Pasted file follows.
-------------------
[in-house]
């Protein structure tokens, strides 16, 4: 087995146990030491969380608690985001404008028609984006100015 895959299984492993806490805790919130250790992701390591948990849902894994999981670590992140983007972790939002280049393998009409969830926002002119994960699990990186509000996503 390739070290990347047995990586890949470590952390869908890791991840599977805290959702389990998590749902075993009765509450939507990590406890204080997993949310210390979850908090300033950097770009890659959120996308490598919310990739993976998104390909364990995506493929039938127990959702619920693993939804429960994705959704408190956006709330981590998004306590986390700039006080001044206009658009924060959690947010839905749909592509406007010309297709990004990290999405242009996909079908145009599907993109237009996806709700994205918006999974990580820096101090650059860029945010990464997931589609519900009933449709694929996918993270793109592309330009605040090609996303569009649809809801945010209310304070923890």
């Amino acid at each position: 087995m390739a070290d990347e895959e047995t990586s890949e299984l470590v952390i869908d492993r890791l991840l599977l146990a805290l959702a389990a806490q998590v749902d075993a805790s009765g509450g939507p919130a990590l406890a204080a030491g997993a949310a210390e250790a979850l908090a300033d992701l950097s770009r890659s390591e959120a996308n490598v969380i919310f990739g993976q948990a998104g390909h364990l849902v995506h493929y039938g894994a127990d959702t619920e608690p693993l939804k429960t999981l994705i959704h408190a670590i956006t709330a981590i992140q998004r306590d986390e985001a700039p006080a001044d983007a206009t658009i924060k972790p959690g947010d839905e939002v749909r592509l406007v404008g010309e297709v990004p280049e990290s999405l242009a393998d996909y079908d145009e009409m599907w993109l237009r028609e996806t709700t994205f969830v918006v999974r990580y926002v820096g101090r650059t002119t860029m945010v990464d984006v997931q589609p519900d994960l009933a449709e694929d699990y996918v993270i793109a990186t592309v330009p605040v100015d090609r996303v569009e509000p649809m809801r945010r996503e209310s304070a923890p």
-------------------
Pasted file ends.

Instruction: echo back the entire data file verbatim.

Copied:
[in-house]
């Protein structure tokens, strides 16, 4: 087995146990030491969380608690985001404008028609984006100015 895959299984492993806490805790919130250790992701390591948990849902894994999981670590992140983007972790939002280049393998009409969830926002002119994960699990990186509000996503 390739070290990347047995990586890949470590952390869908890791991840599977805290959702389990998590749902075993009765509450939507990590406890204080997993949310210390979850908090300033950097770009890659959120996308490598919310990739993976998104390909364990995506493929039938127990959702619920693993939804429960994705959704408190956006709330981590998004306590986390700039006080001044206009658009924060959690947010839905749909592509406007010309297709990004990290999405242009996909079908145009599907993109237009996806709700994205918006999974990580820096101090650059860029945010990464997931589609519900009933449709694929996918993270793109592309330009605040090609996303569009649809809801945010209310304070923890």
């Amino acid at each position: 087995m390739a070290d990347e895959e047995t990586s890949e299984l470590v952390i869908d492993r890791l991840l599977l146990a805290l959702a389990a806490q998590v749902d075993a805790s009765g509450g939507p919130a990590l406890a204080a030491g997993a949310a210390e250790a979850l908090a300033d992701l950097s770009r890659s390591e959120a996308n490598v969380i919310f990739g993976q948990a998104g390909h364990l849902v995506h493929y039938g894994a127990d959702t619920e608690p693993l939804k429960t999981l994705i959704h408190a670590i956006t709330a981590i992140q998004r306590d986390e985001a700039p006080a001044d983007a206009t658009i924060k972790p959690g947010d839905e939002v749909r592509l406007v404008g010309e297709v990004p280049e990290s999405l242009a393998d996909y079908d145009e009409m599907w993109l237009r028609e996806t709700t994205f969830v918006v999974r990580y926002v820096g101090r650059t002119t860029m945010v990464d984006v997931q589609p519900d994960l009933a449709e694929d699990y996918v993270i793109a990186t592309v330009p605040v100015d090609r996303v569009e509000p649809m809801r945010r996503e209310s304070a923890p």